On Sunday we left the crowded French Quarter to the weekend tourists and drove out of town, following the Mississippi River southward. We drove for about an hour, and turned around just south of Happy Jack, where we drove onto the levee for a look see.
We stopped at a grocery store in Happy Jack to pick up apples and granola bars for our road lunch. There we talked to a local man who told us this area was under 27 feet of water during the Katrina floods. We saw homes now being raised on piers, but it would take a lot to be safe from 27 feet! We were out far enough that there were double levees, one on the river side and one against the gulf swamp land.
Returning north, we drove west along the south bank of the river. Here we saw overflow spillways for river flooding where the water would drain through swamp land into Lake Pontchartrain.
The river road is lined with huge chemical plants and refineries and grain elevators and other industry that pipe products directly to or from ships docked on the other side of the levee. It was surprising to see the stacks and masts of ships poking up over the top of the levee.
We crossed this dramatic new bridge over the river to the north east bank, where we visited two plantations.And this is as far as I got at the airport, with very slow photo downloading. We are now back home and I am snatching time as I can to get this post finished.
Destrehan Plantation was begun in 1790, first as a grower of indigo for the blue dye it produces, and then as a sugarcane plantation.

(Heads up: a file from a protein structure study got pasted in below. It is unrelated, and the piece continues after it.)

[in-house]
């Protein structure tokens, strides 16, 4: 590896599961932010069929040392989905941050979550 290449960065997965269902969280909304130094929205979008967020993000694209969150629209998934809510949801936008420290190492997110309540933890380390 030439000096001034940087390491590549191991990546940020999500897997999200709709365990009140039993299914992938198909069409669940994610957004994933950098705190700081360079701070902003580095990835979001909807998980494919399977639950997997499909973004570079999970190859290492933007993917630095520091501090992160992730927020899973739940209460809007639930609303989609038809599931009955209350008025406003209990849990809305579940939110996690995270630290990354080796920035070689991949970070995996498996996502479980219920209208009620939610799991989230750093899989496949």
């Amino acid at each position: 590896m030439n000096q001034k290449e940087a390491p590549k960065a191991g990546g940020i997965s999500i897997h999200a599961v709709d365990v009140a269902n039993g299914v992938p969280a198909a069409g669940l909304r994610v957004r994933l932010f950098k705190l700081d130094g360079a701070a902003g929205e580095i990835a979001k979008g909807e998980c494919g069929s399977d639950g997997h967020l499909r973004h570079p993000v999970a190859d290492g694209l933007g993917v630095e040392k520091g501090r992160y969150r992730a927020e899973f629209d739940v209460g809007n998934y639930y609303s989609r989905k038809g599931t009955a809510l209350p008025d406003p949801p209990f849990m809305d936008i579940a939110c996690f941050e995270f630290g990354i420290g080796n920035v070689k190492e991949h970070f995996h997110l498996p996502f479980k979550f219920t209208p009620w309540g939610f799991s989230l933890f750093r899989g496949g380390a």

Our guide Emma was very knowledgeable.This is an indigo plant.
The house interior is set up as it was in the 1800's.
The walls are lath and plaster insulated with a mixture of dried Spanish moss, bits of shell and stone, and mud. Holes were poked into this so the plaster would adhere.
Mattresses were stuffed with dried Spanish moss. I learned that "horsehair" stuffing is actually dried Spanish moss, which when dried loses its gray coating and the result is black wiry "hair". These mattresses get very lumpy when slept on, and each day the servants had to pound them out to smooth them. Therefore they could not be used during the day for naps. So you see, at the foot of the bed, the day bed, where My Lady could get her afternoon nap.
Sugar cane was cut and stripped, crushed to extract the juice, and then the juice was boiled down to make syrup with was further boiled into crystallized sugar. It was labor intensive, and the laborers were slaves.
This plantation presented an authentic look at plantation life.
Not so was the case at the San Francisco Plantation.
While the exterior of this plantation house was beautiful, its colors were not authentic in the least, and were more to attract people to their venue than to present true history.
We did tour the interior of the house, but it was disappointingly sparsely furnished and finished.
The towers you see on each side of the house are cisterns, which stored rain water from the roof gutters. These are authentic and were the way that these homes got their household water. Wells were not dug at the time these houses were built.
Perhaps the other thing that detracted from San Francisco Plantation was the fact that it was surrounded by oil tanks. The property is all owned by an oil company and most of the land is covered by a refinery.
I am very glad to be back in my own northwest house this evening, with the cool, dry evening air coming in through open, screened windows. Our kitty is happy to have us back home too.